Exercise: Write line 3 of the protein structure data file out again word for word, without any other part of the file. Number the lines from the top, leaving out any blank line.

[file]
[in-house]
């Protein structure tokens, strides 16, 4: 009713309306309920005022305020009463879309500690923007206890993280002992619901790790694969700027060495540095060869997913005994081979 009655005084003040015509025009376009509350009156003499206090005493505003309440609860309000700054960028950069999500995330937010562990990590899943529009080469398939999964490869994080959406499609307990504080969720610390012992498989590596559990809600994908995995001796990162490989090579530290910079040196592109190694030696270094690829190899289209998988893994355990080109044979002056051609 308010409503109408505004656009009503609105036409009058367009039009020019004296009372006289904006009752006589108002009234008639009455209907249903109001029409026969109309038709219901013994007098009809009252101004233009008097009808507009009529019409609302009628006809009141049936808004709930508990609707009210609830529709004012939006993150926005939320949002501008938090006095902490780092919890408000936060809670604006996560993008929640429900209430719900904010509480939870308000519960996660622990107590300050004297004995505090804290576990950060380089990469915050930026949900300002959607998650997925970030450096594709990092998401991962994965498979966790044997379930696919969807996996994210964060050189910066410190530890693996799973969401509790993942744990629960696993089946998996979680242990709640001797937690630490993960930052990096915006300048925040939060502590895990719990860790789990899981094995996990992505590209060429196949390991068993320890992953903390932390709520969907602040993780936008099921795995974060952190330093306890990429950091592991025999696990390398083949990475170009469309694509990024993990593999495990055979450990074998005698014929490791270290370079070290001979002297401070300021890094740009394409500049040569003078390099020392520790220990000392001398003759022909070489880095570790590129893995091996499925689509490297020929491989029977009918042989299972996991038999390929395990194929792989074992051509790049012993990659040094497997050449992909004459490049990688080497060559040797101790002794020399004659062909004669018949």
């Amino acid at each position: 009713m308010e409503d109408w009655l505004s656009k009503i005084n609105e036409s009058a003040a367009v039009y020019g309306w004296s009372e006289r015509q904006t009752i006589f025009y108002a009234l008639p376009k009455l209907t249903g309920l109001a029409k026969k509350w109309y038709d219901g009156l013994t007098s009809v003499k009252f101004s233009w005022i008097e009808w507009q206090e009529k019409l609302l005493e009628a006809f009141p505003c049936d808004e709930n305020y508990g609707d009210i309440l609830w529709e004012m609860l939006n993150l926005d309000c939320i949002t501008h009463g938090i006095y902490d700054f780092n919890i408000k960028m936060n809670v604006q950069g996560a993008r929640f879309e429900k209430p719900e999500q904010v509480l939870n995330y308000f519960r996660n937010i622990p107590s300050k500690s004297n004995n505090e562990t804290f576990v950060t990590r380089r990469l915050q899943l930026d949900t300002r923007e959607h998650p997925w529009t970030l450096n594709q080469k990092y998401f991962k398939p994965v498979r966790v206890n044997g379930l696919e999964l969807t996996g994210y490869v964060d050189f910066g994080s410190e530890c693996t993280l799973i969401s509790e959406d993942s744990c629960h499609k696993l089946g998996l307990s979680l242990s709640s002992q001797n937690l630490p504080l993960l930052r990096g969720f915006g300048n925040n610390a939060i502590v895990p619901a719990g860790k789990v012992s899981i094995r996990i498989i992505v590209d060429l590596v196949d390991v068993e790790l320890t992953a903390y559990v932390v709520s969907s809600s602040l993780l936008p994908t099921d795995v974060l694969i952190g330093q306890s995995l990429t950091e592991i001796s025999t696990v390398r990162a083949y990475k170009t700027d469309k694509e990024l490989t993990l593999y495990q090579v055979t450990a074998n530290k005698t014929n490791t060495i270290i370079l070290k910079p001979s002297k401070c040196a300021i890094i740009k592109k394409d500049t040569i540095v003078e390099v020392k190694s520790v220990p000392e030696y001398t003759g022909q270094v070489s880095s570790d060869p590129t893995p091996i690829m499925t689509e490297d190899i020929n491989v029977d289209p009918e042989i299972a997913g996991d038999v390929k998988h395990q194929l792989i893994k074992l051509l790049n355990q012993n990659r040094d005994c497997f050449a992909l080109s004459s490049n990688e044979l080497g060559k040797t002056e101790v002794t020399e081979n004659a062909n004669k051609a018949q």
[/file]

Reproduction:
């Amino acid at each position: 009713m308010e409503d109408w009655l505004s656009k009503i005084n609105e036409s009058a003040a367009v039009y020019g309306w004296s009372e006289r015509q904006t009752i006589f025009y108002a009234l008639p376009k009455l209907t249903g309920l109001a029409k026969k509350w109309y038709d219901g009156l013994t007098s009809v003499k009252f101004s233009w005022i008097e009808w507009q206090e009529k019409l609302l005493e009628a006809f009141p505003c049936d808004e709930n305020y508990g609707d009210i309440l609830w529709e004012m609860l939006n993150l926005d309000c939320i949002t501008h009463g938090i006095y902490d700054f780092n919890i408000k960028m936060n809670v604006q950069g996560a993008r929640f879309e429900k209430p719900e999500q904010v509480l939870n995330y308000f519960r996660n937010i622990p107590s300050k500690s004297n004995n505090e562990t804290f576990v950060t990590r380089r990469l915050q899943l930026d949900t300002r923007e959607h998650p997925w529009t970030l450096n594709q080469k990092y998401f991962k398939p994965v498979r966790v206890n044997g379930l696919e999964l969807t996996g994210y490869v964060d050189f910066g994080s410190e530890c693996t993280l799973i969401s509790e959406d993942s744990c629960h499609k696993l089946g998996l307990s979680l242990s709640s002992q001797n937690l630490p504080l993960l930052r990096g969720f915006g300048n925040n610390a939060i502590v895990p619901a719990g860790k789990v012992s899981i094995r996990i498989i992505v590209d060429l590596v196949d390991v068993e790790l320890t992953a903390y559990v932390v709520s969907s809600s602040l993780l936008p994908t099921d795995v974060l694969i952190g330093q306890s995995l990429t950091e592991i001796s025999t696990v390398r990162a083949y990475k170009t700027d469309k694509e990024l490989t993990l593999y495990q090579v055979t450990a074998n530290k005698t014929n490791t060495i270290i370079l070290k910079p001979s002297k401070c040196a300021i890094i740009k592109k394409d500049t040569i540095v003078e390099v020392k190694s520790v220990p000392e030696y001398t003759g022909q270094v070489s880095s570790d060869p590129t893995p091996i690829m499925t689509e490297d190899i020929n491989v029977d289209p009918e042989i299972a997913g996991d038999v390929k998988h395990q194929l792989i893994k074992l051509l790049n355990q012993n990659r040094d005994c497997f050449a992909l080109s004459s490049n990688e044979l080497g060559k040797t002056e101790v002794t020399e081979n004659a062909n004669k051609a018949q």